"We've said from the beginning... that we expect that the SNC itself will be part of the opposition structure that emerges from the Doha process... but that other groups in addition to the SNC will also be represented."

US Secretary of State Hillary Clinton last week called the SNC unrepresentative of opposition forces on the ground and said it "can no longer be viewed as the visible leader of the opposition."

Washington wants the opposition to reshape into a widely representative government-in-exile.

But the SNC -- which was set up six months after the uprising against the Assad regime erupted in March last year -- has accused Washington of undermining the revolt and "sowing the seeds of division."

Sayda has insisted that the group must remain the "cornerstone" of any revamped Syrian opposition force.

 

Turkey concedes including Assad in Syria talks

Trump to be sworn in as 45th US president

IS demolishes two more monuments in Palmyra

Iran losing hope of saving trapped firefighters

More than 40 jihadists killed in north Syria air strikes

Netanyahu congratulates ‘friend’ Trump in tweet

Israel denounces Belgian plan to interrogate ex-minister

Denmark grants soldiers permission to fight IS in Syria

Car bomb near Benghazi mosque wounds 12

UN calls IS destruction of Palmyra relics ‘war crime’

Armed settlers rescued from angry Palestinian villagers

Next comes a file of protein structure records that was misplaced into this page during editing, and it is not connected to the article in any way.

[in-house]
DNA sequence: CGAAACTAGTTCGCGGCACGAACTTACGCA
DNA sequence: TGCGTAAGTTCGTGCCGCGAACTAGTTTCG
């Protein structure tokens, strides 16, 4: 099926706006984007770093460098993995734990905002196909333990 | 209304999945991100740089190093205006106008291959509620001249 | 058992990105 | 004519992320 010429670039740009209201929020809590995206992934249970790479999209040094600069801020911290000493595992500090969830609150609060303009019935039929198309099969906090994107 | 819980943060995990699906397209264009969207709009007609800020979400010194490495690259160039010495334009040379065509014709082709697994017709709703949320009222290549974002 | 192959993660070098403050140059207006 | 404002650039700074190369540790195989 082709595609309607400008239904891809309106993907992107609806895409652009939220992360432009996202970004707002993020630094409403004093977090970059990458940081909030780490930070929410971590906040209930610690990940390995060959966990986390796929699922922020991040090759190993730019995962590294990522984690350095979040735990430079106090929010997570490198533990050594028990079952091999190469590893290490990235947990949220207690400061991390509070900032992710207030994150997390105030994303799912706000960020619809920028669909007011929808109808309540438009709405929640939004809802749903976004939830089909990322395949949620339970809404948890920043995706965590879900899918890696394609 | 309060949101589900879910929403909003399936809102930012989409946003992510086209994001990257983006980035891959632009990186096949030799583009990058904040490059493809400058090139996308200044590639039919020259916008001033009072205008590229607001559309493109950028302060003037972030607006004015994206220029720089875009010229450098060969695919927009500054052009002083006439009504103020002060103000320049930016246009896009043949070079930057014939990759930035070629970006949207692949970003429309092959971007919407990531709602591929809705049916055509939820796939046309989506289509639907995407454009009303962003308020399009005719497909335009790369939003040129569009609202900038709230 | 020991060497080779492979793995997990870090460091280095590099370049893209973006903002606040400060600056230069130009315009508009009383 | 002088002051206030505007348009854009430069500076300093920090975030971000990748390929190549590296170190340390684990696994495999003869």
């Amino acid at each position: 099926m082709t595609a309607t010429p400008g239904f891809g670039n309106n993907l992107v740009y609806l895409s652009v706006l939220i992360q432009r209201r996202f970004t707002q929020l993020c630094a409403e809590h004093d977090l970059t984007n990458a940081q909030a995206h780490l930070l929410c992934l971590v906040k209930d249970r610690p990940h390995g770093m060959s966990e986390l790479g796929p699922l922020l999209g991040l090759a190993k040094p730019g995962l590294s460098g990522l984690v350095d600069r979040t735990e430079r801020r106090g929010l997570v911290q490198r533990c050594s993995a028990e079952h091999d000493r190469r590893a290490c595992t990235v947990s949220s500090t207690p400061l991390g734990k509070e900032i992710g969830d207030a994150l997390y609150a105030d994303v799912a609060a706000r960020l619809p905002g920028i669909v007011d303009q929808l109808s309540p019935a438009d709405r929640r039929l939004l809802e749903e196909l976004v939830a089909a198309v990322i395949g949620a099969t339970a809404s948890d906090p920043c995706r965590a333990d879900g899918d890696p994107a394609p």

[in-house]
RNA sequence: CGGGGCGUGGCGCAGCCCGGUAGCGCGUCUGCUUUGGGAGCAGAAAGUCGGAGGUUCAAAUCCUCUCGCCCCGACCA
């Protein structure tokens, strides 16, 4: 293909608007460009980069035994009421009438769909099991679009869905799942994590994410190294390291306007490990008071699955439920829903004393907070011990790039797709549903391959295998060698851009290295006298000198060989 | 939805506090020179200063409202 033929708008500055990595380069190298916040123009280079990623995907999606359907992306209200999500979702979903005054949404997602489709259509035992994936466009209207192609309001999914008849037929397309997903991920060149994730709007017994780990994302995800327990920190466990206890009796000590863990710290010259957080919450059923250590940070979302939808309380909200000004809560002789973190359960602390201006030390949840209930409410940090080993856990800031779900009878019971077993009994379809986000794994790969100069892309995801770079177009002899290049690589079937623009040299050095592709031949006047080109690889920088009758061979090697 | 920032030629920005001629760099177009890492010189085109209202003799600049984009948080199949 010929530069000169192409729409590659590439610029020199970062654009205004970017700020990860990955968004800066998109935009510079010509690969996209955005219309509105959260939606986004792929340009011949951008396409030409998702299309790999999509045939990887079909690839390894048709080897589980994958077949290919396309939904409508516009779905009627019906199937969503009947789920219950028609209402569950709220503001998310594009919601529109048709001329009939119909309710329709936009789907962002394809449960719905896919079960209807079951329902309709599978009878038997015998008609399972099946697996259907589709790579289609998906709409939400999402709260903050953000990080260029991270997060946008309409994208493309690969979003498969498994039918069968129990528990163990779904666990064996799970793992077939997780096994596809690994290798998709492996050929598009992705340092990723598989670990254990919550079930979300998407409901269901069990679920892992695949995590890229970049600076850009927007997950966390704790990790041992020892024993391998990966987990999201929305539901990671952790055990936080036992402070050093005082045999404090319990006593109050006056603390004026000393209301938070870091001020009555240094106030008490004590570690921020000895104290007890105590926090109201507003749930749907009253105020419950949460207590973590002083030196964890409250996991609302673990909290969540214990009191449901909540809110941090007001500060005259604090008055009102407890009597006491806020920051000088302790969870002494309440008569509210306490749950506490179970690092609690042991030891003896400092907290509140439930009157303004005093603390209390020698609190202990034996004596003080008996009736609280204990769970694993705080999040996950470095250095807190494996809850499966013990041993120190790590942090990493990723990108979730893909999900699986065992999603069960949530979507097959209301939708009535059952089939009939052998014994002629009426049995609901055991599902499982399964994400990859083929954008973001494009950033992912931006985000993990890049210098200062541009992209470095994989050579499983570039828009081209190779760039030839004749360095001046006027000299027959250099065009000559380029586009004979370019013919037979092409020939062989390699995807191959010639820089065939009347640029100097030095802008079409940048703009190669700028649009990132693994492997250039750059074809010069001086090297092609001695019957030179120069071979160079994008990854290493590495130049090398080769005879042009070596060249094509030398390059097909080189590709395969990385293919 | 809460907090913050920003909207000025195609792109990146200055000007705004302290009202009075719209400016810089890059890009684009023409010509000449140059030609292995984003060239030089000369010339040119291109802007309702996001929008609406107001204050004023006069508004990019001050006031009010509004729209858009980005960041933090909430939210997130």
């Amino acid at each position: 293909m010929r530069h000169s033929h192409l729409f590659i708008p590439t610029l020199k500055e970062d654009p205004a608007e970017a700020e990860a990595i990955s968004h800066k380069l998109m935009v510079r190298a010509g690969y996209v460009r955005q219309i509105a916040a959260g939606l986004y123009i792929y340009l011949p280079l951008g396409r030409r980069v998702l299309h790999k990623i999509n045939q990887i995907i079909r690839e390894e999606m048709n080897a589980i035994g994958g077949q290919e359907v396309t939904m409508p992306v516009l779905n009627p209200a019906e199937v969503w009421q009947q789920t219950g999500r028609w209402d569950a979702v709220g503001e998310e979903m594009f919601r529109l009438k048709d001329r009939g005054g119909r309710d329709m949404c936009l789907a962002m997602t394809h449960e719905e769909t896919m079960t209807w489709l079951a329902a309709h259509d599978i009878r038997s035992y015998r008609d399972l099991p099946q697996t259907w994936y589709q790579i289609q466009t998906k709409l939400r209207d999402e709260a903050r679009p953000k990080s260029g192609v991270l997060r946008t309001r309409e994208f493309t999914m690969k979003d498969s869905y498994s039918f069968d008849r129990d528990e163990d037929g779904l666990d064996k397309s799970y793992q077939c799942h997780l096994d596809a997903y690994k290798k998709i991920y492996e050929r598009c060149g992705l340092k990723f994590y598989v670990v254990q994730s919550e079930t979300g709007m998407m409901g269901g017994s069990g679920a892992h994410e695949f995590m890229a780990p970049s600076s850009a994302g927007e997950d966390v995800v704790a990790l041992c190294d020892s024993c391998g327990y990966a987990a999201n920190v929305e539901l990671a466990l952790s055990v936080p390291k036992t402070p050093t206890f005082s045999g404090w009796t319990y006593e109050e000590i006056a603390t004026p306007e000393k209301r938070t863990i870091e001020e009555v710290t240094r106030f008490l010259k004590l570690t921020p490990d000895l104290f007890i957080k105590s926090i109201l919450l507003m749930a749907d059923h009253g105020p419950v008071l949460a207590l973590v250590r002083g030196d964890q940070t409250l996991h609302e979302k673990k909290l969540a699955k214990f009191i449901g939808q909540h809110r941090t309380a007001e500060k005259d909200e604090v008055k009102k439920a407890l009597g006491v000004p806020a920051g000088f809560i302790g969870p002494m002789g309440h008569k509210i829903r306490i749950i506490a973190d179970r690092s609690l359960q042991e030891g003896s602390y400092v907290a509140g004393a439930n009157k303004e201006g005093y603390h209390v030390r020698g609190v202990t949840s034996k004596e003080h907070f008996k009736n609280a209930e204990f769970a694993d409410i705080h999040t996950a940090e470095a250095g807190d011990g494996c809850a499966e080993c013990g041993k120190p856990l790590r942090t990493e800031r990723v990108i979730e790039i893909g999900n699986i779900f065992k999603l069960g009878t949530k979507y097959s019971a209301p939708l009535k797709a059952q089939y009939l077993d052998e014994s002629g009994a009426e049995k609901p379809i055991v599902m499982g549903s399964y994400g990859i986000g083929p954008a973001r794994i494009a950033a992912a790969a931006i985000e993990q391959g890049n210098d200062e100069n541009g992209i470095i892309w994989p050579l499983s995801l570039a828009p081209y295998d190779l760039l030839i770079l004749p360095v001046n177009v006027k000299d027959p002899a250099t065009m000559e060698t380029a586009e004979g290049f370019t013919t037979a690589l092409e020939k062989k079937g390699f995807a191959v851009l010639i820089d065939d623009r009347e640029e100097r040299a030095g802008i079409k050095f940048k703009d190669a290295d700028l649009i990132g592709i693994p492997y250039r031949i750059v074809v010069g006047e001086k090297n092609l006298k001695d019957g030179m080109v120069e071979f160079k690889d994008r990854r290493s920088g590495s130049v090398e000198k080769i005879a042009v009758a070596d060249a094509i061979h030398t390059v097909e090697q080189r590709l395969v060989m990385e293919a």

Petition filed for Israeli court to return body of Bedouin

29 Yemen rebels killed by Saudi-led air strikes

Algeria’s Islamist parties unite ahead of April elections

British worker dies on Qatar 2022 World Cup site

Search continues for trapped Iran firefighters

Trump to retain envoy to anti-IS coalition

More than 20 firefighters feared dead in Tehran building collapse

Explosions in Gaza target Fatah member

UN expert tells Saudi to end ban on women driving

Desalination plant opens in Gaza to tackle water crisis

Syria’s Assad hopes rebels disarm after Astana talks

UN says 400,000 Syrian child refugees in Turkey not in school

Libya PM skips Davos to focus on electricity crisis

Greece, Cyprus insist peace deal must include Turkish withdrawal

Mistura to lead UN delegation at Astana Syria talks

Turkey slams French satire song about Istanbul attack

Saudi minister says kingdom to become ‘softer’ after reforms

Bahrain lifts ban on electronic Al-Wasat newspaper

Arab Israelis strike in protest over house demolitions

Iran sees Syria talks as opportunity to gain influence

Kuwait upholds sentence for three royals for insulting judges

Tunisia facing mounting calls against jail-for-joint law

Iran's oldest high-rise building on fire collapses

IMF says Egypt on track for next aid tranche

Bahrain police disperse Shiite protesters

Key Syria rebel group opts out of Astana peace talks

Moroccan Sufi ‘living master’ dies at 95

France says Iraqi jihadist among 2015 stadium bombers

Russia, Turkey stage first joint air strikes against IS in Syria

IS advances on terrified citizens of Syria’s Deir Ezzor

In path to greater executive power, Erdogan faces weak Turkey economy

Switzerland drops war crimes case against former Algerian defence minister

Patience wears thin in Iraq's Fallujah

Iraq forces 'liberate' eastern Mosul